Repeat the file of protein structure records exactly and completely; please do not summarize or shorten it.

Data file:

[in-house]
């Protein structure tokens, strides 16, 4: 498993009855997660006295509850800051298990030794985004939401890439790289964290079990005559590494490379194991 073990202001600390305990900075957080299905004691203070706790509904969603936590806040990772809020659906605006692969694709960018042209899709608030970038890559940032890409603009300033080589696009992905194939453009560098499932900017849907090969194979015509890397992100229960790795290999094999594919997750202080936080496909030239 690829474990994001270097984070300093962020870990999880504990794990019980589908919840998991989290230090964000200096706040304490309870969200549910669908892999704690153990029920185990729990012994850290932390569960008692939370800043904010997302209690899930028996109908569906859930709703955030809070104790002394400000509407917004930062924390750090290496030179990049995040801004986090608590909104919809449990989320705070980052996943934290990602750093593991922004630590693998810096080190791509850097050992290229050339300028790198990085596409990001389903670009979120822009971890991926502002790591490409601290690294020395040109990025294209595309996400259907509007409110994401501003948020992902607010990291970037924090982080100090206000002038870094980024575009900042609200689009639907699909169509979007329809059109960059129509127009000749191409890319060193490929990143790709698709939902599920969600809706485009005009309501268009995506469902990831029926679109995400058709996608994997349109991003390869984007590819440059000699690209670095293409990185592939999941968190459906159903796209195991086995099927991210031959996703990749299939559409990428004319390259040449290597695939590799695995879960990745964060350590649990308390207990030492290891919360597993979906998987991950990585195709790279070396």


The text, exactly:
[in-house]
């Protein structure tokens, strides 16, 4: 498993009855997660006295509850800051298990030794985004939401890439790289964290079990005559590494490379194991 073990202001600390305990900075957080299905004691203070706790509904969603936590806040990772809020659906605006692969694709960018042209899709608030970038890559940032890409603009300033080589696009992905194939453009560098499932900017849907090969194979015509890397992100229960790795290999094999594919997750202080936080496909030239 690829474990994001270097984070300093962020870990999880504990794990019980589908919840998991989290230090964000200096706040304490309870969200549910669908892999704690153990029920185990729990012994850290932390569960008692939370800043904010997302209690899930028996109908569906859930709703955030809070104790002394400000509407917004930062924390750090290496030179990049995040801004986090608590909104919809449990989320705070980052996943934290990602750093593991922004630590693998810096080190791509850097050992290229050339300028790198990085596409990001389903670009979120822009971890991926502002790591490409601290690294020395040109990025294209595309996400259907509007409110994401501003948020992902607010990291970037924090982080100090206000002038870094980024575009900042609200689009639907699909169509979007329809059109960059129509127009000749191409890319060193490929990143790709698709939902599920969600809706485009005009309501268009995506469902990831029926679109995400058709996608994997349109991003390869984007590819440059000699690209670095293409990185592939999941968190459906159903796209195991086995099927991210031959996703990749299939559409990428004319390259040449290597695939590799695995879960990745964060350590649990308390207990030492290891919360597993979906998987991950990585195709790279070396």